Gatto Murder: One of Over 1,500 Unsolved in L.A.
SILVER LAKE—Four years later, the 2013 murder of Joseph Gatto remains unsolved.
Gatto, then 78, was killed in his Bright Lane home, near the Silver Lake Reservoir, November 12, 2013. Police say he died from a single gunshot to his abdomen and was found sitting at his desk on the second floor of his home.
According to Thomas Hargrove, who founded the non-profit Murder Accountability Project in 2015 to track unsolved homicides, Gatto’s is only one of nearly 60,000 unsolved murders in the United States dating from 2005 to 2016 and one of 1,566 unsolved cases in Los Angeles during the same time period.
Citing a lack of witnesses and the length of time since Gatto, who lived alone, was murdered, Hargrove, a retired Washington, D.C. investigative journalist and White House correspondent, said, “Odds are, at this time, [the Gatto] case will not be solved.”
According to Murder Accountability Project statistics, between Gatto’s 2013 murder and 2016, the Los Angeles Police Dept. has solved 80% of homicides.
“The LAPD does a better than average job clearing cases,” Hargrove said.
But since Gatto’s murder, there have been few leads in the case, despite a $50,000 reward offered in 2014.
LAPD detectives have focused on a Caucasian man, described as being between the ages of 20 and 25, wearing a multi-colored hoodie and carrying a tan backpack that was seen by three witnesses November 12th breaking into a car on Moreno Drive near Gatto’s Bright Lane home.
According to one witness, the man was holding a gun and threatened her, saying, “Do you want to die tonight?” when she confronted him.
Police have previously said they believe the man is connected to Gatto’s murder and possibly obtained entry into his home through his automatic garage door. Police have reported there were no signs of forced entry into Gatto’s home.
Despite widespread circulation of a composite sketch of that man, there has been no arrest and no resolution for Gatto’s family.
Gatto’s son Mike, the former California Assemblymember, has tried for years to keep the focus on finding his father’s killer for years, previously holding events to memorialize his father’s death such as a vigil march, naming a square near Silver Lake—and a portion of the 10 Freeway near the school where he was an art teacher—in his honor and an event last year called “Justice for Unsolved Murders,” that was held at the Homicide Victims Memorial at Rose Hills Memorial Park in Whittier.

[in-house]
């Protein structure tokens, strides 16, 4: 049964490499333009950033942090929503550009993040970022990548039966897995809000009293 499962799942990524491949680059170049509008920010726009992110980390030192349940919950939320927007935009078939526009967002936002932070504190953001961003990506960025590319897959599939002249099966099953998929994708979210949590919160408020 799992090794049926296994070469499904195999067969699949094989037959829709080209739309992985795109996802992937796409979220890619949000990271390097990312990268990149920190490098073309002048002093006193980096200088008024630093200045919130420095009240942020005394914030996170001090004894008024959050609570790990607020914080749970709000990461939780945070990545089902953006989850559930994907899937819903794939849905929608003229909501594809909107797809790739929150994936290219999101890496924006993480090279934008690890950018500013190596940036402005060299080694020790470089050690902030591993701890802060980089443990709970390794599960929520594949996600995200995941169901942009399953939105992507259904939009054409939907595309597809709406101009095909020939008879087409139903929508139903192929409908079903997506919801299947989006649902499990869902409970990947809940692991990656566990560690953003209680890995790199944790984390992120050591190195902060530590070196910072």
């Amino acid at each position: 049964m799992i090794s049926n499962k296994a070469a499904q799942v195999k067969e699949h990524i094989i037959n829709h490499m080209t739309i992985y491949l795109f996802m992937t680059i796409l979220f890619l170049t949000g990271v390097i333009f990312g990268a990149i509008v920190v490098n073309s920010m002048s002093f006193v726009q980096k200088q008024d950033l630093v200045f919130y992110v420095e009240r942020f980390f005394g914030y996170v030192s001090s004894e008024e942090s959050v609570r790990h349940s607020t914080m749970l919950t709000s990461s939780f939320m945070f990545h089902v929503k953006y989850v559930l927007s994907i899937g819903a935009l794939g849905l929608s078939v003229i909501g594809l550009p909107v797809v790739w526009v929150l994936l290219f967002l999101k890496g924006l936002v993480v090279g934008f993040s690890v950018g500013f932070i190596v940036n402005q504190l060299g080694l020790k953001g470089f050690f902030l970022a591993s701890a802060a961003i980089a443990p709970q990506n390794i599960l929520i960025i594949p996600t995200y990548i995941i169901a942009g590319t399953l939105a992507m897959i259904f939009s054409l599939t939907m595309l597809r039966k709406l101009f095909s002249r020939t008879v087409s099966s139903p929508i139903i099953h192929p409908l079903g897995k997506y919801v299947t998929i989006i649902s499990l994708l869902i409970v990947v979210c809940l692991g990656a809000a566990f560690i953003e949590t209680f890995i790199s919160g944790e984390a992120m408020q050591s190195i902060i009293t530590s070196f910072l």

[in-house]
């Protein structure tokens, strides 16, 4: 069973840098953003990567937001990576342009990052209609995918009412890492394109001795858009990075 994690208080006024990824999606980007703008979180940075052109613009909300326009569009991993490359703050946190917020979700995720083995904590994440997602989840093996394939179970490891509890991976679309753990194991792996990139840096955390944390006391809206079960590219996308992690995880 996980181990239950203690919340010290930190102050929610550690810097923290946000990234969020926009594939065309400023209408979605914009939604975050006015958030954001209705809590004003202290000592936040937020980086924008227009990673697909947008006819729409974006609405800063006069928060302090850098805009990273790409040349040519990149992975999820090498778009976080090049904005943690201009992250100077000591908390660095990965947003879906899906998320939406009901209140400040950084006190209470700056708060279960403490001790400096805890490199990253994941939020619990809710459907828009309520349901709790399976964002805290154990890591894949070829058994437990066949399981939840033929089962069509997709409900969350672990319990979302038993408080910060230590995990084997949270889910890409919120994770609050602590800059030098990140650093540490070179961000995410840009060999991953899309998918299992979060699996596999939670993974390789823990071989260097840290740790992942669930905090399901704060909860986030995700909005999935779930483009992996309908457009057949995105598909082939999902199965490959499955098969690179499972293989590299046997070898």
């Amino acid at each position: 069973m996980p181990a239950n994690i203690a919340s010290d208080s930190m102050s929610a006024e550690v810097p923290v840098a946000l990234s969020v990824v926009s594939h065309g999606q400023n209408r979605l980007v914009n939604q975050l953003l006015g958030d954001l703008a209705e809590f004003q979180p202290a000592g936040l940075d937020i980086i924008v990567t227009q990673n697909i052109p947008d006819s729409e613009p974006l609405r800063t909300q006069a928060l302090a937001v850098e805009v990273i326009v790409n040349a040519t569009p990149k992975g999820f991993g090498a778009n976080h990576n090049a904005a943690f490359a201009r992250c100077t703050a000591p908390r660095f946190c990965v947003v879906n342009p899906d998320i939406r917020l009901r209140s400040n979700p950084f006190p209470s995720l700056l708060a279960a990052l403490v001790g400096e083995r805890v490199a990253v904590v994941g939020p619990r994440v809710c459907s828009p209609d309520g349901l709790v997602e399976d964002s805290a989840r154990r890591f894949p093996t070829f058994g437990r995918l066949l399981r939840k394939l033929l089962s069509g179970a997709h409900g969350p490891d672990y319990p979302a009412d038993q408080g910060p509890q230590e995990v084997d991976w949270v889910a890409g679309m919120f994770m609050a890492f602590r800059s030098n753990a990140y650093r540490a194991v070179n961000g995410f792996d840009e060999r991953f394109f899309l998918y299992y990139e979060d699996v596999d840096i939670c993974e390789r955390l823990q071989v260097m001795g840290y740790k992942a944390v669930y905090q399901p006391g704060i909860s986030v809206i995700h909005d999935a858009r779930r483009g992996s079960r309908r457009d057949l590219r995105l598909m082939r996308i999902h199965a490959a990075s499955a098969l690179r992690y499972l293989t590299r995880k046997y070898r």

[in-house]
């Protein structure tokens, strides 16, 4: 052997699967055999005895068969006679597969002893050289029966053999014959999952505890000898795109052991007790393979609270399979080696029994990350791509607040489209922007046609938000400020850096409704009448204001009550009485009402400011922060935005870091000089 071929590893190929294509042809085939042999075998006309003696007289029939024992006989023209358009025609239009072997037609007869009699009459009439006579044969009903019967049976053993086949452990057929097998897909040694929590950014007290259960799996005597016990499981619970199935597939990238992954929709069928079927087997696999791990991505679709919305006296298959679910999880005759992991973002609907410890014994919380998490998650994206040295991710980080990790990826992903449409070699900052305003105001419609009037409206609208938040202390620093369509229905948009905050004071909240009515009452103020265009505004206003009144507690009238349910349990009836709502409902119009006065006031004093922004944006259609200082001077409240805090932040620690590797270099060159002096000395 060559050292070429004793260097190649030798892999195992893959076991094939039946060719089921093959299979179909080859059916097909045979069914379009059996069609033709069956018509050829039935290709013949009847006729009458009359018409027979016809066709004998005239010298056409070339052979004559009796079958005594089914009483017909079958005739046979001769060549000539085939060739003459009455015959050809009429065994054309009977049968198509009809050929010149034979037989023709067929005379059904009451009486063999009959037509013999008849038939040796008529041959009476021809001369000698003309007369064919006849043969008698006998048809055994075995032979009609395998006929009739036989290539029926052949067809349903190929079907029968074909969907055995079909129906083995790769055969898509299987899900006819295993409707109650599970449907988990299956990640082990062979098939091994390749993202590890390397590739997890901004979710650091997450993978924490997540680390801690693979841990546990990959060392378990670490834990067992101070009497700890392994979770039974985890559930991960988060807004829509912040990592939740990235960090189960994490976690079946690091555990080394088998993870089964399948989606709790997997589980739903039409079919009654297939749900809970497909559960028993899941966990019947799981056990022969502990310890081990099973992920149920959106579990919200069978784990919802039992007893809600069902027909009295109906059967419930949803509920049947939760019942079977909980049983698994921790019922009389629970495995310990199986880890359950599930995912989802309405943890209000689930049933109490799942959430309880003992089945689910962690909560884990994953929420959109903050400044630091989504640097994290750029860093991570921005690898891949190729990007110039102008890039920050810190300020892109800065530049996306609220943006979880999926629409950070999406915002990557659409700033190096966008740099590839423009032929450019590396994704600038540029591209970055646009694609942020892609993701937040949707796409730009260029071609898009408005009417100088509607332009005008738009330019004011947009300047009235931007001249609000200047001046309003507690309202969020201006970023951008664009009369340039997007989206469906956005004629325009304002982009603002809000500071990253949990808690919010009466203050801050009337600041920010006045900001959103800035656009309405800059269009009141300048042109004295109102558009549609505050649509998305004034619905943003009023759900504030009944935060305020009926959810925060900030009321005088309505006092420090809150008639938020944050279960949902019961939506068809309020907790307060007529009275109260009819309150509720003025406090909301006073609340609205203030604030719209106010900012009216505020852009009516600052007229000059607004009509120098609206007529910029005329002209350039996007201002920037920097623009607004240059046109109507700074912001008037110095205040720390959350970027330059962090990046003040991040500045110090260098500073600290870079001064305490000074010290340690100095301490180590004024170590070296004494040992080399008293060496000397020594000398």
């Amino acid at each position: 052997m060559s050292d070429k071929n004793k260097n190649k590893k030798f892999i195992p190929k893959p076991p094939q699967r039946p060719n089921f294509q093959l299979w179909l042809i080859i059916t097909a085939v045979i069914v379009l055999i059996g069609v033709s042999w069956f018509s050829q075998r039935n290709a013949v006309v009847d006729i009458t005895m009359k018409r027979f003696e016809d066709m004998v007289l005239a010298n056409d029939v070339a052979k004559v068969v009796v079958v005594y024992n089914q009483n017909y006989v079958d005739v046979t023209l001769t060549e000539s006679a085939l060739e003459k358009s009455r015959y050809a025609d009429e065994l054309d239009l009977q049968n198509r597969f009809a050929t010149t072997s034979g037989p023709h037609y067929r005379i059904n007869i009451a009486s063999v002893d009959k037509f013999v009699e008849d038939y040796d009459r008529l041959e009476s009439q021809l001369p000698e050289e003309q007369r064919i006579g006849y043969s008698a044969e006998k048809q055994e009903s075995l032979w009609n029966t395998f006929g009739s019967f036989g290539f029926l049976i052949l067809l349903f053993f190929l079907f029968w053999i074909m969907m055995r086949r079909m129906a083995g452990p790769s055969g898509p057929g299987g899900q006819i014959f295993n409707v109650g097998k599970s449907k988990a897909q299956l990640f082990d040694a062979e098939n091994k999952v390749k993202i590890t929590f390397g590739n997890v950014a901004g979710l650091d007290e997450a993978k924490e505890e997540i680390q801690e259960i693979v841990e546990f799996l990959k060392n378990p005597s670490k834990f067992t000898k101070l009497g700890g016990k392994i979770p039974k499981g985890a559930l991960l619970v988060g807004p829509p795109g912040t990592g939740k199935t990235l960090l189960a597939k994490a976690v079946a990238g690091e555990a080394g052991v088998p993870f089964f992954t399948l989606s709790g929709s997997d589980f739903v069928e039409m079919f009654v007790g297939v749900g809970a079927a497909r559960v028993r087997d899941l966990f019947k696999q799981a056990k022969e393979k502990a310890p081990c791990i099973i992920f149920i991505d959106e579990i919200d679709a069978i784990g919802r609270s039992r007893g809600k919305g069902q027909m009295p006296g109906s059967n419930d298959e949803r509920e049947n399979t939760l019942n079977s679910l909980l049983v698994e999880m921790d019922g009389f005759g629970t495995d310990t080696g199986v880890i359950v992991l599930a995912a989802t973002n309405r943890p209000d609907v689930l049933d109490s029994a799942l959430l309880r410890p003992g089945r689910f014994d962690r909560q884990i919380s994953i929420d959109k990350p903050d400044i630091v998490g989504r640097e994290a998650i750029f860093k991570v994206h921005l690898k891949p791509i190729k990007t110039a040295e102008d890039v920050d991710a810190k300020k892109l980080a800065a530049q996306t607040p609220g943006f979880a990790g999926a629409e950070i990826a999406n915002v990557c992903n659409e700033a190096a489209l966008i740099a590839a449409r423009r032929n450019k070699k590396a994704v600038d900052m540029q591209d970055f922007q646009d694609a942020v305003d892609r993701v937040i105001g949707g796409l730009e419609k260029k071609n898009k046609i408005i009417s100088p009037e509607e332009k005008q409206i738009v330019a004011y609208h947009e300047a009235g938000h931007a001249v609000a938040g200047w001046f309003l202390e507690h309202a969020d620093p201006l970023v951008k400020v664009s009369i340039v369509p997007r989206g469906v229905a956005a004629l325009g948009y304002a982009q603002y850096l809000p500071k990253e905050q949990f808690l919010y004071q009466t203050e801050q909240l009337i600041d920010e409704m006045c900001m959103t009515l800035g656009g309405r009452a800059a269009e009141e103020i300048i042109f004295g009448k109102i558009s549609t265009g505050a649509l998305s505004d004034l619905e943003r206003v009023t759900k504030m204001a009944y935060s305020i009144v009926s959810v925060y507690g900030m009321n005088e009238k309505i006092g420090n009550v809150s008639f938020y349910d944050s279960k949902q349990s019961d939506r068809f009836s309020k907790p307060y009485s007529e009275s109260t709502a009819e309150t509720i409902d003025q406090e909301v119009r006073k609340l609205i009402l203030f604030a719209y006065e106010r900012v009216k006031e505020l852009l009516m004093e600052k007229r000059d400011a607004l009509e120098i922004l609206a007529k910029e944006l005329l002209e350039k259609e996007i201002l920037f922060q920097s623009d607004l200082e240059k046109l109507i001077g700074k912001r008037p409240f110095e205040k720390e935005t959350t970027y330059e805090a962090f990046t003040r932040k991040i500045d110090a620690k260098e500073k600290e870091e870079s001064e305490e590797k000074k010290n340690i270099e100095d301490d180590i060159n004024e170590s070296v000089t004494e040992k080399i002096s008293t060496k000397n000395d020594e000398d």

Over the years, the younger Gatto said, he has seen the participation in these events diminish.
As such, this year he said he would spend the day alone.
“This year, I’ve chosen to spend the day in quiet solitude at my father’s gravesite,” Mike Gatto said. “In years past, I’ve held events and rallies begging people to come forward if they knew anything and no one has. At some point, it feels hollow. I work daily to keep his memory alive, to make him proud, and to try to ensure that other families don’t have to endure losing someone suddenly, in this manner, too early.”
Repeated requests for comment from the LAPD regarding the current status of the investigation were declined.
The incidence of murder in Silver Lake is low. According to the Los Angeles Times Homicide Report, a website that is continuously updated with homicides in Los Angeles, there were 16 murders in that neighborhood between 2005 and 2016.
Additionally, according to an analysis by the Los Feliz Ledger, someone over the age of 65 being murdered in Los Angeles does happen, but it is rare.
Per LAPD data provided to the California Dept. of Criminal Justice Statistics Center, there were 75 people over the age of 65 murdered in Los Angeles between 2005 and 2016, just over 2% of all murders in the city over those 11 years.
Almost half (48%) of those killed over the age of 65 knew their killer, according to the Ledger’s analysis.
The same data also reveals that LAPD detectives were unable to determine the relationship between victim and killer in 44% of the cases analyzed but that only 8% of victims were killed by strangers.
Additionally, an argument was the leading cause for the murders in over 30% of the cases analyzed, while robbery accounted for just over 15%.
According to the same data provided to state authorities, LAPD detectives listed Gatto’s death as occurring during a robbery, though they have previously indicated there was no forced entry into Gatto’s home and they could not verify what, if anything, had been stolen from Gatto’s residence.
They additionally listed the murder occurred at the “residence of the offender.” Only two cases were identified in the Ledger analysis, from 2005 to 2016, where a murder occurred at the home of offender.
LAPD would not respond to a request for clarification on that notation.